Audubon sustainable seafood program becomes national FishChoice affiliate
By Benjamin Alexander-Bloch at NOLA.com
Audubon Nature Institute's sustainable seafood program has become a Sustainable Seafood Affiliate with FishChoice, a national website that allows consumers to find Louisiana restaurants serving local, sustainable catch.
"The FishChoice mapping will help show people where they can go, what local restaurants are taking sourcing and sustainable choices seriously," said John Fallon, who spearheads Audubon's Gulf United for Lasting Fisheries (G.U.L.F.) restaurant outreach program.
The G.U.L.F. program was created in 2012 to assure sustainable local fisheries. In that regard, last year it launched a local chef council to help Audubon develop a partnership with Louisiana restaurants to better educate chefs and waiters on Gulf seafood choices and sourcing.
Currently, FishChoice only features the 10 Louisiana restaurants whose chefs sit on the Audubon chef council. But Fallon said he hopes to have 10 or 15 more restaurants on board by early this summer.
"We are now ready to build our program out more," Fallon said. "We go in and we do an initial training with each of the restaurant staff, give them some materials and then we hope to do specific trainings once every six months or so."
For example, one of the items provided to waiters is a training card, referred to as a "sustainability cheat sheet" that provides a quick refresher of some points covered during G.U.L.F.'s initial training.
"The Gulf is the second largest commercial fishery in the U.S. and so sustainability and our seafood here is a big issue and so we think this will become a really big program," Fallon said.
G.U.L.F. also recently launched a free app for smart phones that lists and maps local restaurant partners as well as provides advice local seafood "seasonality, freshness, and questions you should be asking your fishmonger," Fallon said.
He said the app is more for the local audience whereas the FishChoice mapping "has a much larger reach and gets the word out about what we are doing on the Gulf Coast in terms of sustainability."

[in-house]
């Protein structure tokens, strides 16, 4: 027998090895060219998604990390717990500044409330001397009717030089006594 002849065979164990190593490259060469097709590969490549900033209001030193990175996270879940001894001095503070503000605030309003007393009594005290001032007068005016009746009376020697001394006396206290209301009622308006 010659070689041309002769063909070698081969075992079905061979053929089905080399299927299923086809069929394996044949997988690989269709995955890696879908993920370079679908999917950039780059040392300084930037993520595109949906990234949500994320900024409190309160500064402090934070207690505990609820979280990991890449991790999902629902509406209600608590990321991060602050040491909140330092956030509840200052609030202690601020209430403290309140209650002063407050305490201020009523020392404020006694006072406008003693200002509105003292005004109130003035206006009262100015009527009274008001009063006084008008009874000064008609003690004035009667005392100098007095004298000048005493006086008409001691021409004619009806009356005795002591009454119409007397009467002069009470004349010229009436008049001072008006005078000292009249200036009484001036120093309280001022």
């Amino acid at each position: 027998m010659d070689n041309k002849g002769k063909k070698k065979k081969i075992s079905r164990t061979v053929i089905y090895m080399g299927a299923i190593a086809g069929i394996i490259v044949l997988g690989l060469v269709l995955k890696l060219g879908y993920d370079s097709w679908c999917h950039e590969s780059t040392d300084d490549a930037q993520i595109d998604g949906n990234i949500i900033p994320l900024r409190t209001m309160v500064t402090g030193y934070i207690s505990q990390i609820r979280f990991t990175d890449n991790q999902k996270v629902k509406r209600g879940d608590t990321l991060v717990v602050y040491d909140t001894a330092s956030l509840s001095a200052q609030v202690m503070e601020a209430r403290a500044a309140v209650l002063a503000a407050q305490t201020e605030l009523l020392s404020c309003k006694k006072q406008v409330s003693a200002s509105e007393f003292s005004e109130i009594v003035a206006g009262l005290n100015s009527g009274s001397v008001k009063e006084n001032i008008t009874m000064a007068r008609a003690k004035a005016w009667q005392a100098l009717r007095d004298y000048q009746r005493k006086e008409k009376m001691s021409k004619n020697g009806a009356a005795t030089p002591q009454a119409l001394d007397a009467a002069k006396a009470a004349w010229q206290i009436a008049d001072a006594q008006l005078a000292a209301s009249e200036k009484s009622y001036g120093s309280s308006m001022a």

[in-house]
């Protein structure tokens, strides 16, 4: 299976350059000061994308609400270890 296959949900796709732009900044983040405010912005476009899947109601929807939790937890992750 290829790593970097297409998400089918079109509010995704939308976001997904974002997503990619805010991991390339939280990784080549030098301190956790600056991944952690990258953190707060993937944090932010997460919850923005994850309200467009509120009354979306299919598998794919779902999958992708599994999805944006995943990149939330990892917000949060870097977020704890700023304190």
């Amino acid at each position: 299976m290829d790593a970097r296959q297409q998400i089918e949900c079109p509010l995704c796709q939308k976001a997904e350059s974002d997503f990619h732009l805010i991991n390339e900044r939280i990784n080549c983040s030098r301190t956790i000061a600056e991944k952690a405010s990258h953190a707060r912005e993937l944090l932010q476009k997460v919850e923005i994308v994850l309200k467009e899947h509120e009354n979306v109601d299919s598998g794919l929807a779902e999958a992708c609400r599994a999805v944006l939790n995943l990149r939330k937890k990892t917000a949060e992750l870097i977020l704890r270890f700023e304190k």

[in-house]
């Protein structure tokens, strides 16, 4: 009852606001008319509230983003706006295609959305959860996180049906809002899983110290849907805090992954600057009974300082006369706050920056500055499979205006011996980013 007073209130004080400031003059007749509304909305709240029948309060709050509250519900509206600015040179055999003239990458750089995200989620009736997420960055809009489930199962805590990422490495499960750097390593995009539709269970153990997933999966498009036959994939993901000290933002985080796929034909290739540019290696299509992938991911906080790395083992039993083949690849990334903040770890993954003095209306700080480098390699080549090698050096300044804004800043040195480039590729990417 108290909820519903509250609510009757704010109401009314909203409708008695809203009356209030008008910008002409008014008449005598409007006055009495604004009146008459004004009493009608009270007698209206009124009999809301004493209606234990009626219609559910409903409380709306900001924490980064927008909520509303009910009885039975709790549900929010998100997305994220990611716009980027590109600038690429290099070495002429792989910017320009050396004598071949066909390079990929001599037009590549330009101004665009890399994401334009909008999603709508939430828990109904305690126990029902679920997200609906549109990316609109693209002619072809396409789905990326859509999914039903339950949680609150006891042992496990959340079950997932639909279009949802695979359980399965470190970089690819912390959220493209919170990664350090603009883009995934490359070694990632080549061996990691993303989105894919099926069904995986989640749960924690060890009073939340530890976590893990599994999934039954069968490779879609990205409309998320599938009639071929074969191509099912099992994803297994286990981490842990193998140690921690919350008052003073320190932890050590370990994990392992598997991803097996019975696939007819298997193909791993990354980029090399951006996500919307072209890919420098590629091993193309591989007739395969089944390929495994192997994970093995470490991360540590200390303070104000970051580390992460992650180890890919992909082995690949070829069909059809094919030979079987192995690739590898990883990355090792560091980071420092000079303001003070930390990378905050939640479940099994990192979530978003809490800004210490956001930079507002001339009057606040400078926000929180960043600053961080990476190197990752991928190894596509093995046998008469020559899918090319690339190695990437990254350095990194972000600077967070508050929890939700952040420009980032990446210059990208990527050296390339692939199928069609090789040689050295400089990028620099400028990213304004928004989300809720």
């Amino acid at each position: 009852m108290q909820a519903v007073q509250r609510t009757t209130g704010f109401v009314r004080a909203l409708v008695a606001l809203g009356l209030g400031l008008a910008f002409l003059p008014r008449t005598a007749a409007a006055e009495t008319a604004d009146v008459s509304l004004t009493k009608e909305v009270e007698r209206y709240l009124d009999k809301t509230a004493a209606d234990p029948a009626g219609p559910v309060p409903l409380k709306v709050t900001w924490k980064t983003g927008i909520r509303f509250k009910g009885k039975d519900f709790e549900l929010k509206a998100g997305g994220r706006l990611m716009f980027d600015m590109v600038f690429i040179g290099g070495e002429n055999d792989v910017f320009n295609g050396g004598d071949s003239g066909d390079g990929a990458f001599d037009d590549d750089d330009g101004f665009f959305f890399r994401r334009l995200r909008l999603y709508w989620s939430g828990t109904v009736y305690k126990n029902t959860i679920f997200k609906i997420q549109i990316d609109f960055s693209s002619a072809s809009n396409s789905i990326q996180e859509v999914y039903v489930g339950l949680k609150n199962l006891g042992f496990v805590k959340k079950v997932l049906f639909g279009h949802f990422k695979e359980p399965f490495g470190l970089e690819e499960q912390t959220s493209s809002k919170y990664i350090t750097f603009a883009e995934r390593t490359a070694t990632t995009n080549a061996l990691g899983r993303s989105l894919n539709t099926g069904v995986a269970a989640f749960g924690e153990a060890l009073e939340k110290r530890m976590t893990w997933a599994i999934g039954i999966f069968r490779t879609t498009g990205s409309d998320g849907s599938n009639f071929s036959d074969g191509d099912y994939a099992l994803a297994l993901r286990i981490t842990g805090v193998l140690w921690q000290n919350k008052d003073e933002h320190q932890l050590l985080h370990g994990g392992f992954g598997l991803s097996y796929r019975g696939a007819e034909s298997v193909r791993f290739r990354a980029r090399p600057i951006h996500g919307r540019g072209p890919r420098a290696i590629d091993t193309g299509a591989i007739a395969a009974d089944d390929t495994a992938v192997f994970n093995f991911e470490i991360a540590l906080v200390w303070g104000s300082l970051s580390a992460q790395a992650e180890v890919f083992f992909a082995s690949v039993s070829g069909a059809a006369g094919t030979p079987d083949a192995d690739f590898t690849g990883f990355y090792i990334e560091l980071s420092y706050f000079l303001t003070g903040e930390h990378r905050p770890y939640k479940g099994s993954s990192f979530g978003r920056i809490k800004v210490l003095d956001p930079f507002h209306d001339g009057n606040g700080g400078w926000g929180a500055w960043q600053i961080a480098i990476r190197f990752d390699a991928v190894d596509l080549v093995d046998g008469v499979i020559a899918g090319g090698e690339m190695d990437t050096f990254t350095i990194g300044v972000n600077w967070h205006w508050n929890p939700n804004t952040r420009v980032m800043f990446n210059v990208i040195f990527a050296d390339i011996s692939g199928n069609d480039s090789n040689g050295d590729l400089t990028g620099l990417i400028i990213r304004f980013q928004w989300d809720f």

In addition to the restaurant outreach program, G.U.L.F. also is working onseafood certification for Louisiana blue crab and oysters, and marine advancement plans that examine Gulf of Mexico fisheries regulations, along with seafood harvesting and handling.
In terms of G.U.L.F.'s work on crab and oyster certification, Audubon has hiredGlobal Trust to help complete that process. Fallon said he anticipated the certifications to be complete by this summer.
That crab certification would be different from Louisiana blue crab's current Marine Stewardship Council sustainable certification in that it would focus more on local cultural and socioeconomic aspects of the fishery.
As part of its "marine advancement plans," G.U.L.F. is also working with the Gulf States Marine Fisheries Commission to measure the Gulf fisheries against the Food and Agriculture Organization of the United Nations' Code of Conduct for Responsible Fisheries Management.
Those plans are expected to take into account all aspects of the industry, from its economics to the Gulf ecosystem. Fallon anticipated their completion by the send of the summer.
The Audubon Commission, the governmental arm of the Audubon Nature Institute, in January agreed to sign a $272,000 contract with the Louisiana Department of Wildlife and Fisheries to continue the G.U.L.F. program through the end of the year.